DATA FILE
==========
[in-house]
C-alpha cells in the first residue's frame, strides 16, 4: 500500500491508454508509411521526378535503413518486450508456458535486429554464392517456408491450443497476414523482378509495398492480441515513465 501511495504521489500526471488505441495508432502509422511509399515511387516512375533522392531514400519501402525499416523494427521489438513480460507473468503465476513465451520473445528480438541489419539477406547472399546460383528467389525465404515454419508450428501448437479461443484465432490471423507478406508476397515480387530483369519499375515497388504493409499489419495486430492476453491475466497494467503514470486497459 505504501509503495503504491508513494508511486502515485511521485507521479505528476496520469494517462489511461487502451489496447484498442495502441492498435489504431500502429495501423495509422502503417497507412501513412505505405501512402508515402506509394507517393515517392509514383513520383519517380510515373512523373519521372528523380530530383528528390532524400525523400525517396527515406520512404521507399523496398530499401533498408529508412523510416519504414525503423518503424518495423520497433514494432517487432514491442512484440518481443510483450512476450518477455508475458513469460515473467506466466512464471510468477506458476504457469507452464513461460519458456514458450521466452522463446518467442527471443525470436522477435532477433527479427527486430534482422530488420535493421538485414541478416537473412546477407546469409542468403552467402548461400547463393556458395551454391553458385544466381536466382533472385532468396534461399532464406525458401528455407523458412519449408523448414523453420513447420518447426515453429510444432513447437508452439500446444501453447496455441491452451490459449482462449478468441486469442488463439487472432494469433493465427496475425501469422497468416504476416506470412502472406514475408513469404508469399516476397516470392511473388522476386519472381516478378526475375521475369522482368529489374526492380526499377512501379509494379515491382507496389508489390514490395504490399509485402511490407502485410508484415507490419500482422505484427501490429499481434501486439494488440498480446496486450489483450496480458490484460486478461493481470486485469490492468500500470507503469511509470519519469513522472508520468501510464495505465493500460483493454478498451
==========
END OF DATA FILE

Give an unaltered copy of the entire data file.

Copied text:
[in-house]
C-alpha cells in the first residue's frame, strides 16, 4: 500500500491508454508509411521526378535503413518486450508456458535486429554464392517456408491450443497476414523482378509495398492480441515513465 501511495504521489500526471488505441495508432502509422511509399515511387516512375533522392531514400519501402525499416523494427521489438513480460507473468503465476513465451520473445528480438541489419539477406547472399546460383528467389525465404515454419508450428501448437479461443484465432490471423507478406508476397515480387530483369519499375515497388504493409499489419495486430492476453491475466497494467503514470486497459 505504501509503495503504491508513494508511486502515485511521485507521479505528476496520469494517462489511461487502451489496447484498442495502441492498435489504431500502429495501423495509422502503417497507412501513412505505405501512402508515402506509394507517393515517392509514383513520383519517380510515373512523373519521372528523380530530383528528390532524400525523400525517396527515406520512404521507399523496398530499401533498408529508412523510416519504414525503423518503424518495423520497433514494432517487432514491442512484440518481443510483450512476450518477455508475458513469460515473467506466466512464471510468477506458476504457469507452464513461460519458456514458450521466452522463446518467442527471443525470436522477435532477433527479427527486430534482422530488420535493421538485414541478416537473412546477407546469409542468403552467402548461400547463393556458395551454391553458385544466381536466382533472385532468396534461399532464406525458401528455407523458412519449408523448414523453420513447420518447426515453429510444432513447437508452439500446444501453447496455441491452451490459449482462449478468441486469442488463439487472432494469433493465427496475425501469422497468416504476416506470412502472406514475408513469404508469399516476397516470392511473388522476386519472381516478378526475375521475369522482368529489374526492380526499377512501379509494379515491382507496389508489390514490395504490399509485402511490407502485410508484415507490419500482422505484427501490429499481434501486439494488440498480446496486450489483450496480458490484460486478461493481470486485469490492468500500470507503469511509470519519469513522472508520468501510464495505465493500460483493454478498451